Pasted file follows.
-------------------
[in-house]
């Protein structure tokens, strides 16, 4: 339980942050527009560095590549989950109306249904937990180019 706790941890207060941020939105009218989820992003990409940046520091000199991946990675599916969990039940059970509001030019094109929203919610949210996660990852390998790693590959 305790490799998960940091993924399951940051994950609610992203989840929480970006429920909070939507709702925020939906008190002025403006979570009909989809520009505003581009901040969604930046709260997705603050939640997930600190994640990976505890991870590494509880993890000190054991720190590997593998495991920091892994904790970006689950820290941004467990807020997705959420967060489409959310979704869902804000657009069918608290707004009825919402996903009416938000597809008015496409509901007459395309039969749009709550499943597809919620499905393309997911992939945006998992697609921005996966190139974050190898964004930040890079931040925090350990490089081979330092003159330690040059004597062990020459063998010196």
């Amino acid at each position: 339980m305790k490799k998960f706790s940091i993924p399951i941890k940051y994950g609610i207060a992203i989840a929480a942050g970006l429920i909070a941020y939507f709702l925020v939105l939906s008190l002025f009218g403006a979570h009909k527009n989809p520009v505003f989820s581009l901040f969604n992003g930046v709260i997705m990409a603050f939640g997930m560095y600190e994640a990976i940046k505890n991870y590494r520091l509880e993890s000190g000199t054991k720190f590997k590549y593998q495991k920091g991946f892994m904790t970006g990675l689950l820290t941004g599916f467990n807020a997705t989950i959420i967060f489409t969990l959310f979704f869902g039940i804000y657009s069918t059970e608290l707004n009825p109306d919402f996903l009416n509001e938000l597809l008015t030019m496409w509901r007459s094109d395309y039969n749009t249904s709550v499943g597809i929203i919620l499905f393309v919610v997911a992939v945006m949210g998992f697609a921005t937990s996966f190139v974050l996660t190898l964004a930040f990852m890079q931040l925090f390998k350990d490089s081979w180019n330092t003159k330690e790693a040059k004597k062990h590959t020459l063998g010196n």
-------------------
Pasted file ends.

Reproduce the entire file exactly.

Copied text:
[in-house]
């Protein structure tokens, strides 16, 4: 339980942050527009560095590549989950109306249904937990180019 706790941890207060941020939105009218989820992003990409940046520091000199991946990675599916969990039940059970509001030019094109929203919610949210996660990852390998790693590959 305790490799998960940091993924399951940051994950609610992203989840929480970006429920909070939507709702925020939906008190002025403006979570009909989809520009505003581009901040969604930046709260997705603050939640997930600190994640990976505890991870590494509880993890000190054991720190590997593998495991920091892994904790970006689950820290941004467990807020997705959420967060489409959310979704869902804000657009069918608290707004009825919402996903009416938000597809008015496409509901007459395309039969749009709550499943597809919620499905393309997911992939945006998992697609921005996966190139974050190898964004930040890079931040925090350990490089081979330092003159330690040059004597062990020459063998010196």
């Amino acid at each position: 339980m305790k490799k998960f706790s940091i993924p399951i941890k940051y994950g609610i207060a992203i989840a929480a942050g970006l429920i909070a941020y939507f709702l925020v939105l939906s008190l002025f009218g403006a979570h009909k527009n989809p520009v505003f989820s581009l901040f969604n992003g930046v709260i997705m990409a603050f939640g997930m560095y600190e994640a990976i940046k505890n991870y590494r520091l509880e993890s000190g000199t054991k720190f590997k590549y593998q495991k920091g991946f892994m904790t970006g990675l689950l820290t941004g599916f467990n807020a997705t989950i959420i967060f489409t969990l959310f979704f869902g039940i804000y657009s069918t059970e608290l707004n009825p109306d919402f996903l009416n509001e938000l597809l008015t030019m496409w509901r007459s094109d395309y039969n749009t249904s709550v499943g597809i929203i919620l499905f393309v919610v997911a992939v945006m949210g998992f697609a921005t937990s996966f190139v974050l996660t190898l964004a930040f990852m890079q931040l925090f390998k350990d490089s081979w180019n330092t003159k330690e790693a040059k004597k062990h590959t020459l063998g010196n």